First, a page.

Record Rainfall, Drought and the Next Pandemic26 June 2023 | Smart Saving Water
As a changeable spring season comes to an end with a heady period of warm, dry and settled weather starting, it feels like we might be all set for summer and those mild evenings, barbecues and beach days that we all dreamt of during the winter months.
However, the question on many people’s lips is whether we might end up with another heatwave like 2022 – and with this, a potential drought. While there is currently no official heatwave forecast for the UK, temperatures have reached upwards of 30C recorded in some areas of the UK. These fine and settled – and sometimes very warm – days with long periods of sunshine have already caused series of concerning events that highlight the growing importance of conserving water.
Current water challenges
In a drought, water levels in rivers, lakes, and reservoirs drop, making it difficult to meet the demand for water. This can lead to water shortages for households, businesses, and agriculture.
Earlier this month, UK schools were closing due to water shortages and thousands of homes were left without water. These unfortunate situations serve as a wake-up call for the urgent need to address water conservation. The prospect of similar situations throughout the coming summer underlines the vulnerability of water supplies and the necessity of taking preventive measures.
In addition, a number of countries around the world have already experienced record-breaking temperatures and extreme weather conditions. As climate change progresses, such events become more frequent, leading to an increased strain on water resources – alarming reminders of the looming threat of drought and water scarcity.
There is also significant economic impact caused by water shortages. Earlier this year, water bills in the UK were increased, reflecting the growing costs associated with water supply and infrastructure maintenance. Conserving water not only benefits the environment but also helps reduce financial burdens on households and businesses. As the effects of climate change intensify, it is crucial that everyone recognises their role in using water responsibly and acts accordingly. Take a look at our blog on how individuals and nations as a whole can save water on a daily basis.
Record rainfall and drought paradox
This past March was England’s wettest in 40 years. Despite the record rainfall in March, a hosepipe ban was extended across more areas of Cornwall and parts of Devon in April to ‘break the cycle of drought’ after reservoir levels fell to their lowest recorded level last year. Just this month, another of the UK’s water companies started restricting the use of hosepipes in Kent and Sussex and urging households to conserve water.
This seemingly contradictory situation can be attributed to the specific distribution of rainfall , the inability of water systems to effectively capture, store and distribute it and water companies’ inadequate drought planning.
Drought: The Next Pandemic?
The potential severity of drought and water scarcity obviously cannot be overstated. An estimated 55 million people globally are affected by droughts every year, and they are the most serious hazard to livestock and crops in nearly every part of the world. Experts therefore warn that drought may become the next global crisis, comparable to a pandemic.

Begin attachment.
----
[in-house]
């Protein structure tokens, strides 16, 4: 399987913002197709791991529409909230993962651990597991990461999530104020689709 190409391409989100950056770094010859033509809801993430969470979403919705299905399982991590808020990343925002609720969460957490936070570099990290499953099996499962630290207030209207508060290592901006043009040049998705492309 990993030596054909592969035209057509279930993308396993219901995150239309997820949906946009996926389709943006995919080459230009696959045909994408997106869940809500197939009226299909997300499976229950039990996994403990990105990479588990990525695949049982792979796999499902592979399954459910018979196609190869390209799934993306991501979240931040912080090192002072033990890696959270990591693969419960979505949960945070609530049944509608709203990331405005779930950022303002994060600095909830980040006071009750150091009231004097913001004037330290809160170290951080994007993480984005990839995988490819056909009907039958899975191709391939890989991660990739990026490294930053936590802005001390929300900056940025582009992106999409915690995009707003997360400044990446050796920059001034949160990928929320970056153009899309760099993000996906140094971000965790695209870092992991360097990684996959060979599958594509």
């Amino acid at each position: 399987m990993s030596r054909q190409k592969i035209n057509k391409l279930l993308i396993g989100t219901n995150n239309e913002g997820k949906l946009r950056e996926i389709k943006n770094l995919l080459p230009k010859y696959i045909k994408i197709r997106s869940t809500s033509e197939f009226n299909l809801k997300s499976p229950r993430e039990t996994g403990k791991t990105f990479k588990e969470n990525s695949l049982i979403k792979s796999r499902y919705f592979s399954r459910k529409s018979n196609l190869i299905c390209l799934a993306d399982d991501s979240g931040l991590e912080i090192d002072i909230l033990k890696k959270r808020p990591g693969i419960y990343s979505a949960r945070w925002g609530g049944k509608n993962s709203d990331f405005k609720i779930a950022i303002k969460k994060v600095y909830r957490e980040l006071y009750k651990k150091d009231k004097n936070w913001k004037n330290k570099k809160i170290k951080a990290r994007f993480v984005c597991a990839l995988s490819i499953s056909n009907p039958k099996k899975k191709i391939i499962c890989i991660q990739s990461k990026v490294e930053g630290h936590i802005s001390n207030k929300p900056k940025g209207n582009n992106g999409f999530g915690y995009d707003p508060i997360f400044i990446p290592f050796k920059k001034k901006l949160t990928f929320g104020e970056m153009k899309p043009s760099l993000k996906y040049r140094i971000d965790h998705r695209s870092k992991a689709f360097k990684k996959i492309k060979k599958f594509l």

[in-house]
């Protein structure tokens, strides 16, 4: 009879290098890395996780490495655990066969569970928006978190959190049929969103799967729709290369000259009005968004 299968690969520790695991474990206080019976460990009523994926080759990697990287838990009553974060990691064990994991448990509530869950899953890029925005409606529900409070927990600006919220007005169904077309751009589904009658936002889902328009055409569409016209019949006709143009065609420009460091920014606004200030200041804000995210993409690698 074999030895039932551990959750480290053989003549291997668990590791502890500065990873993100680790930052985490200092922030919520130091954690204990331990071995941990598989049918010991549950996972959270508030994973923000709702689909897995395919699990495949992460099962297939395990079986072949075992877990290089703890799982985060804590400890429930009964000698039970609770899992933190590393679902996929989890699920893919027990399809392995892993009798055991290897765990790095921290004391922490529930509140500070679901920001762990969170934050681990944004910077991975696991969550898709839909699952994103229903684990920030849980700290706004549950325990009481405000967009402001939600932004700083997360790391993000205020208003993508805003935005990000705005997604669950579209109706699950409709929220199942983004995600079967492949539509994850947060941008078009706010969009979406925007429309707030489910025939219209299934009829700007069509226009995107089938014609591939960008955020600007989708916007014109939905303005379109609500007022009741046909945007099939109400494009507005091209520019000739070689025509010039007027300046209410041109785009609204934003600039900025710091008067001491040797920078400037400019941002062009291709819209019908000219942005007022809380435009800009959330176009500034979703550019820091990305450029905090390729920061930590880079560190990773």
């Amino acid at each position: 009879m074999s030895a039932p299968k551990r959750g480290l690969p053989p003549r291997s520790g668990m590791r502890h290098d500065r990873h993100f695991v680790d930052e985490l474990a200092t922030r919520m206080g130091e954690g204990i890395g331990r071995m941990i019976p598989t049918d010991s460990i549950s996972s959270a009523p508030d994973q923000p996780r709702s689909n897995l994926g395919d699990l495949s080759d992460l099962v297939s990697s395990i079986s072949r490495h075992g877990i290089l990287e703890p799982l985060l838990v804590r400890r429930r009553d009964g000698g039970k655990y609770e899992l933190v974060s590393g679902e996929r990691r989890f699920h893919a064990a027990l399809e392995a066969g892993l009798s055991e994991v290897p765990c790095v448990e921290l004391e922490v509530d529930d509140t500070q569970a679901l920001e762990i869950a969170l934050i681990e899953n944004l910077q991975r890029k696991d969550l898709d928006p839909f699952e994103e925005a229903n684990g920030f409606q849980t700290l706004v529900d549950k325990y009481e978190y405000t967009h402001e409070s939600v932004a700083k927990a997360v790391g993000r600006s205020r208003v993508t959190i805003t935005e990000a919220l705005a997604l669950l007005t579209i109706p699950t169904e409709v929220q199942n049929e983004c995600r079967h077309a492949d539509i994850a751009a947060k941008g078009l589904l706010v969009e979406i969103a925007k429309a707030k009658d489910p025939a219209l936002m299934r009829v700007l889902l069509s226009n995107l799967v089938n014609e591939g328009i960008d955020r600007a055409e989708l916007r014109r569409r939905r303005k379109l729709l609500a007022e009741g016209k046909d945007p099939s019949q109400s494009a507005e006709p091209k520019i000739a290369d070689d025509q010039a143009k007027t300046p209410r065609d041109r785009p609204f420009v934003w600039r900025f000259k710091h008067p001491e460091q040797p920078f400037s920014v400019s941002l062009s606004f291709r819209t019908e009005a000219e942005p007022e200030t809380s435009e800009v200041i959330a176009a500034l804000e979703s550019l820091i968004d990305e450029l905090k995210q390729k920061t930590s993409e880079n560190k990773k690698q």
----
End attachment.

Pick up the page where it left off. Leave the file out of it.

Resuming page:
Droughts affect more people than any other slow onset disaster and will determine the course of human development in the coming years as the climate emergency worsens. Globally, this threat is being taken very seriously. In June 2021, Mami Mizutori, the UN secretary general’s special representative for disaster risk reduction, said: “Drought is on the verge of becoming the next pandemic, and there is no vaccine to cure it.”
A report by the World Economic Forum earlier in 2023 warned that six of the ten most severe risks to human health are environmental, particularly as the world’s population grows.
Then in May, a ten-year strategy document published by the UKHSA sets out how the Government will step up its planning, resources and response to the effects of a rise in global temperatures on human health.
At the end of the day, the world isn’t running out of water – people are. The situation is serious, and we all need to do our part to save water.
Hosepipe bans and water shortages could be a yearly reality here in the UK unless long-term water management strategies that address water wastage, excess rainfall and drought periods are put in place. The waste that happens in our water systems – the pollution of our rivers, the leakages in the underground pipes, the building codes that allow developers to build water- inefficient houses – all that happens before we even turn a tap on.
There is a lot we can do as individuals, but those things almost all boil down to water-efficient appliances, detecting leaks, rainwater capture and greywater recycling, all of which could and should be integral to water company practices and building regulations.
However until water and building companies make these vital changes, we all need to work that little bit harder to conserve water in our daily lives. Let us collectively recognise the significance of water conservation and take proactive steps to ensure a sustainable future for all.